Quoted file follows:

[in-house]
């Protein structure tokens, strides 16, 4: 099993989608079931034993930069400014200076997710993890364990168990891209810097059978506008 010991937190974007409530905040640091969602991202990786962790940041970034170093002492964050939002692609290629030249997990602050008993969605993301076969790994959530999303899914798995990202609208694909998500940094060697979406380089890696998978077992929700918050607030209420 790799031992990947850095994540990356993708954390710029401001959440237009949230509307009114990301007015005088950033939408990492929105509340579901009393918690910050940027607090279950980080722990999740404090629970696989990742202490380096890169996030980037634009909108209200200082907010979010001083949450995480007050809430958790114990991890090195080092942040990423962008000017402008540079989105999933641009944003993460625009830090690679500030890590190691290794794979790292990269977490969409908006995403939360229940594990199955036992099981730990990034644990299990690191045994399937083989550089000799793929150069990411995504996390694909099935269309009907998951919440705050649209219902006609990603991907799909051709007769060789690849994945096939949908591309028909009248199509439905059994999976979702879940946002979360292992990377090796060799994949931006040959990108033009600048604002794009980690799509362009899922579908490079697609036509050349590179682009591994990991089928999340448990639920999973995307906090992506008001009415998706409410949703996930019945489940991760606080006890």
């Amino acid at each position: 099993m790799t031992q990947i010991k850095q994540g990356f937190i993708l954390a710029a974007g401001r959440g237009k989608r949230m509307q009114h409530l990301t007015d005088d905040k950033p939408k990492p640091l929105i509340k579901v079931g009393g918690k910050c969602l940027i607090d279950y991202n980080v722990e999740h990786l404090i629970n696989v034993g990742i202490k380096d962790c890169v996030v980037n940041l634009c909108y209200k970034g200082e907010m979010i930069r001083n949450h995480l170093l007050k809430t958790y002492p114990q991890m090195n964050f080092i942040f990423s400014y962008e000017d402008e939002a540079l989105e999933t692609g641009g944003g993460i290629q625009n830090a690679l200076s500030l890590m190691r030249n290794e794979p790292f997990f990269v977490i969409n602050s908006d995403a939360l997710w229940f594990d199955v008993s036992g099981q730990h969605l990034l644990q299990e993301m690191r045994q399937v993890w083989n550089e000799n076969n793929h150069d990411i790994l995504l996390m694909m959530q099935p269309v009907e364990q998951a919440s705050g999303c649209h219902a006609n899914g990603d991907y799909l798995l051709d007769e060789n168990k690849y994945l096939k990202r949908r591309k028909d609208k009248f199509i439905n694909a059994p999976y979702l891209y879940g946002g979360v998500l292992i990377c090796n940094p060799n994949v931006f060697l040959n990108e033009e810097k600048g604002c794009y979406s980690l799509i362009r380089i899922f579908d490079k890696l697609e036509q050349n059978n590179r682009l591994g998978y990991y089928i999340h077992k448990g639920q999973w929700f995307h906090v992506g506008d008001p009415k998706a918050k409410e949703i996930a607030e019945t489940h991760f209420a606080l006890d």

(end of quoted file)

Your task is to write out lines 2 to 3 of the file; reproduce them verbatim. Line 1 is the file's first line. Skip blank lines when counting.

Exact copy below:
């Protein structure tokens, strides 16, 4: 099993989608079931034993930069400014200076997710993890364990168990891209810097059978506008 010991937190974007409530905040640091969602991202990786962790940041970034170093002492964050939002692609290629030249997990602050008993969605993301076969790994959530999303899914798995990202609208694909998500940094060697979406380089890696998978077992929700918050607030209420 790799031992990947850095994540990356993708954390710029401001959440237009949230509307009114990301007015005088950033939408990492929105509340579901009393918690910050940027607090279950980080722990999740404090629970696989990742202490380096890169996030980037634009909108209200200082907010979010001083949450995480007050809430958790114990991890090195080092942040990423962008000017402008540079989105999933641009944003993460625009830090690679500030890590190691290794794979790292990269977490969409908006995403939360229940594990199955036992099981730990990034644990299990690191045994399937083989550089000799793929150069990411995504996390694909099935269309009907998951919440705050649209219902006609990603991907799909051709007769060789690849994945096939949908591309028909009248199509439905059994999976979702879940946002979360292992990377090796060799994949931006040959990108033009600048604002794009980690799509362009899922579908490079697609036509050349590179682009591994990991089928999340448990639920999973995307906090992506008001009415998706409410949703996930019945489940991760606080006890």
């Amino acid at each position: 099993m790799t031992q990947i010991k850095q994540g990356f937190i993708l954390a710029a974007g401001r959440g237009k989608r949230m509307q009114h409530l990301t007015d005088d905040k950033p939408k990492p640091l929105i509340k579901v079931g009393g918690k910050c969602l940027i607090d279950y991202n980080v722990e999740h990786l404090i629970n696989v034993g990742i202490k380096d962790c890169v996030v980037n940041l634009c909108y209200k970034g200082e907010m979010i930069r001083n949450h995480l170093l007050k809430t958790y002492p114990q991890m090195n964050f080092i942040f990423s400014y962008e000017d402008e939002a540079l989105e999933t692609g641009g944003g993460i290629q625009n830090a690679l200076s500030l890590m190691r030249n290794e794979p790292f997990f990269v977490i969409n602050s908006d995403a939360l997710w229940f594990d199955v008993s036992g099981q730990h969605l990034l644990q299990e993301m690191r045994q399937v993890w083989n550089e000799n076969n793929h150069d990411i790994l995504l996390m694909m959530q099935p269309v009907e364990q998951a919440s705050g999303c649209h219902a006609n899914g990603d991907y799909l798995l051709d007769e060789n168990k690849y994945l096939k990202r949908r591309k028909d609208k009248f199509i439905n694909a059994p999976y979702l891209y879940g946002g979360v998500l292992i990377c090796n940094p060799n994949v931006f060697l040959n990108e033009e810097k600048g604002c794009y979406s980690l799509i362009r380089i899922f579908d490079k890696l697609e036509q050349n059978n590179r682009l591994g998978y990991y089928i999340h077992k448990g639920q999973w929700f995307h906090v992506g506008d008001p009415k998706a918050k409410e949703i996930a607030e019945t489940h991760f209420a606080l006890d």